After von Mandl bought CedarCreek, Darryl Brooker was promoted to senior winemaker and then president at Mission Hill. Last year, he left to become CEO of a cannabis company. The practice of identifying superior blocks in the vineyard has been continued by Taylor. The current releases include a superb block-designated Riesling and a block-designated Platinum Chardonnay.
Wines designated Platinum formerly were the top of the range at CedarCreek. However, the new releases now include some wines designated Aspect, which seems to be even a step up from Platinum. That likely reflects Taylor’s work in converting CedarCreek to organic viticulture and winemaking.
“This incredible, five-year long effort is finally coming to fruition and the vineyards and wines have never approached the health and quality they are showing now,” he writes in a recent note on the release. “With each passing year, we are seeing the difference organic viticulture makes – the soils are alive, the vines are stronger, and we are seeing natural allies, like Kestrels, worms, beneficial insects and songbirds returning to the vineyards.”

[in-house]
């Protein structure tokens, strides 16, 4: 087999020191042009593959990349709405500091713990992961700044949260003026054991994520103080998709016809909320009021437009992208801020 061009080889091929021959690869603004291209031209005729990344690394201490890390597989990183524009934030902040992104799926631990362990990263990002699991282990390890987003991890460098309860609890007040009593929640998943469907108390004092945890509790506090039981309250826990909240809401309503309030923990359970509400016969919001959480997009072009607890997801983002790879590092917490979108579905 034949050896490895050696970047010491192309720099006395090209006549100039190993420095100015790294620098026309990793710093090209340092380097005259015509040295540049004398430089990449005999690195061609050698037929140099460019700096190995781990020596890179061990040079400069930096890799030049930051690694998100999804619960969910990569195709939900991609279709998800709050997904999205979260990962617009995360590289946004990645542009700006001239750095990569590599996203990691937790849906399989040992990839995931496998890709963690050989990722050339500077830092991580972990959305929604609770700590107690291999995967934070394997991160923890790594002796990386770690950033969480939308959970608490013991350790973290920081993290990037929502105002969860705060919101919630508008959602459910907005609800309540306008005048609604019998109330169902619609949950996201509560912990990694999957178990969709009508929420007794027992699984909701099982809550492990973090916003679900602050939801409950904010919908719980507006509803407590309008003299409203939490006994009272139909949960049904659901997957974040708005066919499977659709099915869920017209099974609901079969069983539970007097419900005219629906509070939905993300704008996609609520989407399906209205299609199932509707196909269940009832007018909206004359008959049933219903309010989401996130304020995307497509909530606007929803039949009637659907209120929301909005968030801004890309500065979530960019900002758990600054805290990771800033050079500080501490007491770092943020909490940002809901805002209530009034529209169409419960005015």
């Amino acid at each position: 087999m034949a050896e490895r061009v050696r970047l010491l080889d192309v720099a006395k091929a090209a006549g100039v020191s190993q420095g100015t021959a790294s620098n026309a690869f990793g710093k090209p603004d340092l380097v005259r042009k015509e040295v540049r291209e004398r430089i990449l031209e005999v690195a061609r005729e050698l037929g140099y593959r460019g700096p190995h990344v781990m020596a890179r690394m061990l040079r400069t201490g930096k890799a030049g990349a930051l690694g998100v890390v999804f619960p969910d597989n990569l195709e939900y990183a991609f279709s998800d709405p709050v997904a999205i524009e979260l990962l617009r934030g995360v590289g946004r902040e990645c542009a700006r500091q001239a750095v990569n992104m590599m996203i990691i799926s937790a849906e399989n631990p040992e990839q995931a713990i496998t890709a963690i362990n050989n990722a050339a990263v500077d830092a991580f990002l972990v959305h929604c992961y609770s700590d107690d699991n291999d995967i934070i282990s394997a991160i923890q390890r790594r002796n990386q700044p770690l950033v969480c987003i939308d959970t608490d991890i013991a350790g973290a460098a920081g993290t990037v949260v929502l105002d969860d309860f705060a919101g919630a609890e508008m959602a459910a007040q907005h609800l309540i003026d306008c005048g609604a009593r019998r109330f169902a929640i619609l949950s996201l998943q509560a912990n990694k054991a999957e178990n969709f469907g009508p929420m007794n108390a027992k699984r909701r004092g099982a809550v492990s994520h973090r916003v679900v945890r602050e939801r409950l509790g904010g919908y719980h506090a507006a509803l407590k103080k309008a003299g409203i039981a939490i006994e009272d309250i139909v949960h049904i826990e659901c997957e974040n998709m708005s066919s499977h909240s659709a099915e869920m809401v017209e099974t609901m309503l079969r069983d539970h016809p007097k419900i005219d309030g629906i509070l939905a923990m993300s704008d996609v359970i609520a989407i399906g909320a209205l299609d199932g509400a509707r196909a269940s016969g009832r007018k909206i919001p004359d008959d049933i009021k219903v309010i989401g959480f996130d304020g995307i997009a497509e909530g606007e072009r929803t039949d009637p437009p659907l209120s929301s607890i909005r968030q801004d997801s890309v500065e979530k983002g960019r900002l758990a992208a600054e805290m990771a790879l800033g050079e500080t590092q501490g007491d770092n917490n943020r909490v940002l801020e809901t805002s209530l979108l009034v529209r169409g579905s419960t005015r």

Here are notes on the CedarCreek releases.
CedarCreek Jagged Rock Platinum Sparkling Rosé 2020 ($35). This sparkling wine is made with Pinot Noir. The wine is crisp and fresh, with a pale hue and an active mousse. It is light and fruity, with a dry finish. 90.
CedarCreek Estate Riesling 2020 ($20.99). This wine was fermented on stainless steel with organic yeast and aged three months in stainless. It is a bright, vibrant Riesling with racy but well-balanced acidity. There are aromas and flavours of lemon and lime, with a touch of grapefruit. The finish is dry. 91.
CedarCreek Sauvignon Blanc 2020 ($20.99). This was fermented with 94% in stainless steel and 6% in concrete and oak, with organic yeast, and aged three months on the lees. There are herbal notes in the aroma leading to flavours of lime and green apple. The finish is crisp and dry. 90.
CedarCreek Platinum Block 3 Riesling 2019 ($29.99). This elegant wine is reserved for CedarCreek’s wine club members. The wine was fermented 75% in stainless steel, 25% in French oak barriques, all with organic yeast. There is a whiff of petrol, leading to aromas of lime. On the palate, there are flavours of lime, lemon and nectarine. The texture is full, with bright, well-balanced acidity. 92.
CedarCreek Platinum Chardonnay Block 5 2018 ($34.99). This wine was fermented with wild yeast in foudres and barriques; and aged 12 months in oak, six months in stainless steel. Only 18 barrels were produced. The oak has not been allowed to dominate. The wine has an intriguing aroma - the winery calls it “flinty struck-match”. I also find hints of citrus. On the palate, there are flavours of citrus leading to a clean, dry finish. 91.
CedarCreek Cabernet Franc 2019 ($N/A). This is 90% Cabernet Franc with 10% Merlot, aged 12 months in French oak. It begins with brambly aromas leading to flavours of plum, blackberry and black currant. Firm tannins make this a candidate for aging. 90.